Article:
Giant Dinosaurs Used Prehistoric Runways To Become The Largest Animal Ever To Fly

By Brent McKnight | Published

This article is more than 2 years old

That is one big-ass dinosaur. Archeologists in Texas have discovered fossils of the biggest animal ever to fly in the history of ever. Quetzalcoatlus, a mammoth flying pterosaur named after a serpent god, somehow managed to get off the ground, despite having a 34-foot wingspan, roughly the size an F-16 fighter jet. Check out this video to see an animated interpretation of how these beasts managed to take to the skies.

Located in an area without a lot of tall cliffs from which to fling themselves, these behemoths used improvised prehistoric runways in order to get the speed necessary to get off the ground. They ran along downward slopes in order to achieve the speed and power required for flight. This must have been one hell of a sight to behold. Imagine one of these giant beasts lumbering down the slope of a valley, flapping its wings, trying to fly.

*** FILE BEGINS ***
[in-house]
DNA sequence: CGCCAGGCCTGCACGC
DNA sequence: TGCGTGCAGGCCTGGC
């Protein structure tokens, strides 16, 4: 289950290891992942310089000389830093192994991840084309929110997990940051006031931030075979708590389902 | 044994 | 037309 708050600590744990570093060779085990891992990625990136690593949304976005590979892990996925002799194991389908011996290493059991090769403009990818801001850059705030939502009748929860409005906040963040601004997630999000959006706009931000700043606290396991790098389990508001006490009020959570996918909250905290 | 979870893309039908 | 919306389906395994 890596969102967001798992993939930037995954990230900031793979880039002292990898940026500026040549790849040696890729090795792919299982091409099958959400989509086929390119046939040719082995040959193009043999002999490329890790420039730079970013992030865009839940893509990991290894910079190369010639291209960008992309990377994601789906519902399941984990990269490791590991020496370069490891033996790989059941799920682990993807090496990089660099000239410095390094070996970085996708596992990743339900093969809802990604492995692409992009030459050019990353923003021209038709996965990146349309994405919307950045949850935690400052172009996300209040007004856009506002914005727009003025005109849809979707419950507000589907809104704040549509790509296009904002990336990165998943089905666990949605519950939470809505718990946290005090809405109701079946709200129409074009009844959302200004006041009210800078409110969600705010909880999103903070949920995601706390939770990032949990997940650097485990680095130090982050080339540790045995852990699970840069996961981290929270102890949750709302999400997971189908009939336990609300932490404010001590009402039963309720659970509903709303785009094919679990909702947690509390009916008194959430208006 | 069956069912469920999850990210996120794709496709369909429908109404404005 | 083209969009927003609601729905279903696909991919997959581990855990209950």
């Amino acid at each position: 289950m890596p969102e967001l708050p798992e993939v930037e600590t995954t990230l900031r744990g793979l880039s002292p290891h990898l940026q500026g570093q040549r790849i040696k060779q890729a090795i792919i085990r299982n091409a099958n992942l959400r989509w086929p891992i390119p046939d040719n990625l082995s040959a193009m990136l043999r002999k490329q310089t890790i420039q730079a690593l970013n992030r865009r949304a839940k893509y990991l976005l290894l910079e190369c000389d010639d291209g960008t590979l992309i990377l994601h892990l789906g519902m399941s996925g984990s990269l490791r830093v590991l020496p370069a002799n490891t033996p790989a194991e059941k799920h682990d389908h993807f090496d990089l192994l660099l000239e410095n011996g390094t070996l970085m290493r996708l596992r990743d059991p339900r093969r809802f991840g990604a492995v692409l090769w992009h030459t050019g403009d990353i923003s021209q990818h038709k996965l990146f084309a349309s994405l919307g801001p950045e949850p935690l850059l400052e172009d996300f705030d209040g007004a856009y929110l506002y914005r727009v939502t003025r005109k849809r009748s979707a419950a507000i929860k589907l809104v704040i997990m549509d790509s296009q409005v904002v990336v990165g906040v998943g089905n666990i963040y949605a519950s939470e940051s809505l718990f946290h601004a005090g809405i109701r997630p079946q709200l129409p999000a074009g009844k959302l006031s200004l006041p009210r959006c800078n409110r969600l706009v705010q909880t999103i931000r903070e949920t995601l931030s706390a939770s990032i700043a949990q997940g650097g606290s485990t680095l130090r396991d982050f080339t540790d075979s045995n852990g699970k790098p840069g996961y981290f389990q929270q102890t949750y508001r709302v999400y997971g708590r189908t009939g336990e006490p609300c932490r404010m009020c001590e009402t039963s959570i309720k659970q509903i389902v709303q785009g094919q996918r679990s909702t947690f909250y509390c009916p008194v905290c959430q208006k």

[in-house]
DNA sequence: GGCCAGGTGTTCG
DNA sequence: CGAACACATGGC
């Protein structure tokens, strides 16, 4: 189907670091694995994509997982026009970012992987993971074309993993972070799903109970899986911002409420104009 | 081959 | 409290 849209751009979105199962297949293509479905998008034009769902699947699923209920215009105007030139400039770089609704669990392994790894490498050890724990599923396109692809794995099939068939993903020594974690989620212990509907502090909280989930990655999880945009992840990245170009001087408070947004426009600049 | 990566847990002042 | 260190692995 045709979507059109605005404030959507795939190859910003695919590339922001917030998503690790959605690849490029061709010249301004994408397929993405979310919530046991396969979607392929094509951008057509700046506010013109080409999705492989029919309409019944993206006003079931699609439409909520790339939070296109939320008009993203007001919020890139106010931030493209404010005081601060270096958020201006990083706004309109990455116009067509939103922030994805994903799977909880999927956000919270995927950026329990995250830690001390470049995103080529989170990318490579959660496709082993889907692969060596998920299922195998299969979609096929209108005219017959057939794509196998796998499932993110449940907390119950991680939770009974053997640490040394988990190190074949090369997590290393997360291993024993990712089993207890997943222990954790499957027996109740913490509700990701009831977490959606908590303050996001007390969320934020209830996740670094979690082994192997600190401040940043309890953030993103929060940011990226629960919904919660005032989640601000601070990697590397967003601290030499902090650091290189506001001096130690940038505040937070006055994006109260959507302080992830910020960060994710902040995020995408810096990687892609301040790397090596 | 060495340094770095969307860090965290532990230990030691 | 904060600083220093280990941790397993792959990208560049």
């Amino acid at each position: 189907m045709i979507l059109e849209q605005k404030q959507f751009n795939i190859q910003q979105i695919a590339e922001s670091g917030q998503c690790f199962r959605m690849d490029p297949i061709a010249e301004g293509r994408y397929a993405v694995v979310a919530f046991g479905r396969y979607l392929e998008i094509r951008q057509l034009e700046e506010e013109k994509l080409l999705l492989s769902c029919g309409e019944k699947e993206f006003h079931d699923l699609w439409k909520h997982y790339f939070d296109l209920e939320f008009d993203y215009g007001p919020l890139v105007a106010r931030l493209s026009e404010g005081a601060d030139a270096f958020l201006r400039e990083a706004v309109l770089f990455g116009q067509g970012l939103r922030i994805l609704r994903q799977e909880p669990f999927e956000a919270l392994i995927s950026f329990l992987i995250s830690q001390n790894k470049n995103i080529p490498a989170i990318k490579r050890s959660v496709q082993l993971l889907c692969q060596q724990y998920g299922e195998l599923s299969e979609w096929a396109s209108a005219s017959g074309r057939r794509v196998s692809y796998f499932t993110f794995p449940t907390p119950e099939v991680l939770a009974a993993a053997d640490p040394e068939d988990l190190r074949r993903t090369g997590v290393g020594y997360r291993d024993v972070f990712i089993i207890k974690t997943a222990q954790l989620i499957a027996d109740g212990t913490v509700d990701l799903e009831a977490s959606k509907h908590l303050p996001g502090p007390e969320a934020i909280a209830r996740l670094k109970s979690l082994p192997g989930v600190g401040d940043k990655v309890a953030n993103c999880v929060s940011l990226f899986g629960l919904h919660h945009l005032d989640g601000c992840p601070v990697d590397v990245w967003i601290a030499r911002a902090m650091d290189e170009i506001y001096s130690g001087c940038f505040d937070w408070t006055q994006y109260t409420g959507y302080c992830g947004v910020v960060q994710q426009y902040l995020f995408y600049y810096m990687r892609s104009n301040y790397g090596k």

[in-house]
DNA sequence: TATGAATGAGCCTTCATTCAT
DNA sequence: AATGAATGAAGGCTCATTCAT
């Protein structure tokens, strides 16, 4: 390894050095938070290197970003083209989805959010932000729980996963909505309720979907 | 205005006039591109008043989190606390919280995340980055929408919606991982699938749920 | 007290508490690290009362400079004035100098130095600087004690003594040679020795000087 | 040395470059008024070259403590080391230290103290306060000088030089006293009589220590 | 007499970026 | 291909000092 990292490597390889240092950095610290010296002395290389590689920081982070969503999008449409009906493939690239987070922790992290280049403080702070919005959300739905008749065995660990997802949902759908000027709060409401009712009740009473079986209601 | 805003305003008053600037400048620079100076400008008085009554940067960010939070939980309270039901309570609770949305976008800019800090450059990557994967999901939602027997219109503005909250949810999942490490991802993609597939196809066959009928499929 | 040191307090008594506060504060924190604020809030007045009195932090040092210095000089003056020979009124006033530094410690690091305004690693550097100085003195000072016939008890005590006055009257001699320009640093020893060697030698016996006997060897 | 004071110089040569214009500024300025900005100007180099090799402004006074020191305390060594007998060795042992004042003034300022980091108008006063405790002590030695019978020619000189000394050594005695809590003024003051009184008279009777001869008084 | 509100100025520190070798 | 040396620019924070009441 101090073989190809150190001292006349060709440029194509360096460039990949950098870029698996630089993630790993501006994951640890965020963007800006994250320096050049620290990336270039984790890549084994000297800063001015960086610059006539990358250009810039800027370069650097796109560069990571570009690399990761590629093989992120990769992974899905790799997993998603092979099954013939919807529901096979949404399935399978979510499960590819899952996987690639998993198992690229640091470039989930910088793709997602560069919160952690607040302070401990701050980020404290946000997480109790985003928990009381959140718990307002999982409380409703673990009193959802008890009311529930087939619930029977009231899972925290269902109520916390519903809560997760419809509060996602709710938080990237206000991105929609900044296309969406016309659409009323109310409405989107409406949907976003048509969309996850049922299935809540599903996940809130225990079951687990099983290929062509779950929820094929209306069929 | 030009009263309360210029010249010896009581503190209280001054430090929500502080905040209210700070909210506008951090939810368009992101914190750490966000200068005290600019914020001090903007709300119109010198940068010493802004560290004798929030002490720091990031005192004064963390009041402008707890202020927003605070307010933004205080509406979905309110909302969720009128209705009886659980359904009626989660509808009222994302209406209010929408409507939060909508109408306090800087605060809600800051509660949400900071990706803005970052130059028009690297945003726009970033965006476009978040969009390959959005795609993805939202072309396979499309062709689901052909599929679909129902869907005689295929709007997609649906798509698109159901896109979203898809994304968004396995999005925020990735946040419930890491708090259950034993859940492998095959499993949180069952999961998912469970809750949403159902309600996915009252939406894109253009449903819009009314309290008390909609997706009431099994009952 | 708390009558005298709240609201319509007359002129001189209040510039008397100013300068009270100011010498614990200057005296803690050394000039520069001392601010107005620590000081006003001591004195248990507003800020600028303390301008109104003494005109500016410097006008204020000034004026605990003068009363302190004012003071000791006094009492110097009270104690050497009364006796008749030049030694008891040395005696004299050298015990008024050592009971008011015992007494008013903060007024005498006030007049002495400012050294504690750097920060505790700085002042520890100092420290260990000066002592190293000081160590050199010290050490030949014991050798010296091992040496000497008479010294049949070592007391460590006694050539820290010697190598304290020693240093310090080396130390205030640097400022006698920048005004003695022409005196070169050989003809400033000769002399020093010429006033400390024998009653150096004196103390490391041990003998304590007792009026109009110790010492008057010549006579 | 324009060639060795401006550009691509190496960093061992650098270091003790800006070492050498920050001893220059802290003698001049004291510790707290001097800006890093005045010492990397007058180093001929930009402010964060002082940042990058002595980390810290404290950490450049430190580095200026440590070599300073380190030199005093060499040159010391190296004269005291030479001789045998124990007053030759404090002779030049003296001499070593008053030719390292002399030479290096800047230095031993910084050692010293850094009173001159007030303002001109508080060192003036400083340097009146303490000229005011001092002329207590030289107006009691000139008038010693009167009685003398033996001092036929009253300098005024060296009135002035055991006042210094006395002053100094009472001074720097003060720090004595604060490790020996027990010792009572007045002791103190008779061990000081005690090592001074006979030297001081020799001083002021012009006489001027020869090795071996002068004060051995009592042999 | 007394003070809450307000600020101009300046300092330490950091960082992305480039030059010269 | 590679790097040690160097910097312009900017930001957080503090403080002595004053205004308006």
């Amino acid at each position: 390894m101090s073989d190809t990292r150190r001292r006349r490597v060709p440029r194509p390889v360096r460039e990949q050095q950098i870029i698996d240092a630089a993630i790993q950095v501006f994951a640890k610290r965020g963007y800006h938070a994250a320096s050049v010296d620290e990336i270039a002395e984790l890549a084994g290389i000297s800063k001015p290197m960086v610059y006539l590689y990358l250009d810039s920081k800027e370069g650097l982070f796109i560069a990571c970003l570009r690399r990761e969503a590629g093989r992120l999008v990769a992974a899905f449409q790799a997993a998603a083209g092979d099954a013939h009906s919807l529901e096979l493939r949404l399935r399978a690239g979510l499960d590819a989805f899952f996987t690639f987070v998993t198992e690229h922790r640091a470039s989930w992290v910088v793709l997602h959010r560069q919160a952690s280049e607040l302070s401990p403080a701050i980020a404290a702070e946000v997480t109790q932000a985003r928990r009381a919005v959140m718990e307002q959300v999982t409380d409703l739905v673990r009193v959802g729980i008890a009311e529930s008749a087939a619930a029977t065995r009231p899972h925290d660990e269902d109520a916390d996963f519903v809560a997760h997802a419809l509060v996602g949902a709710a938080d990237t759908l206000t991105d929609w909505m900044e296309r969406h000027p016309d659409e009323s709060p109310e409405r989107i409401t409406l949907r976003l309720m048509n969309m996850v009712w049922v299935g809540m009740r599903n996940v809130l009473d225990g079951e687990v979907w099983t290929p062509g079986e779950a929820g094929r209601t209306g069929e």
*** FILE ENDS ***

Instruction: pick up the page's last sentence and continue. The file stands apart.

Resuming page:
Quetzalcoatlus would start running on all fours, rising up onto its hind legs as speed increased. Once it was travelling fast enough, the dinosaur would give a little hop, flap its wings, and begin soaring through the air like a lizard-y jumbo jet.

This is a technique favored by modern-day hang gliders. And much like their present-day counterparts, Quetzalcoatlus also relied on updrafts in order to boost it into the air, and to stay aloft once airborne. A strong skeleton of hollow bones allowed what one researcher at Texas Tech University calls “a marvel of engineering.”

While taking off was an awkward proposition, landing presented another set of problems entirely. At 155 pounds, touching down involved a great deal of frantic flapping. Much like lift-off in reverse, Quetzalcoatlus would land on its back feet, and run for a while until it was able to settle back down onto all fours.

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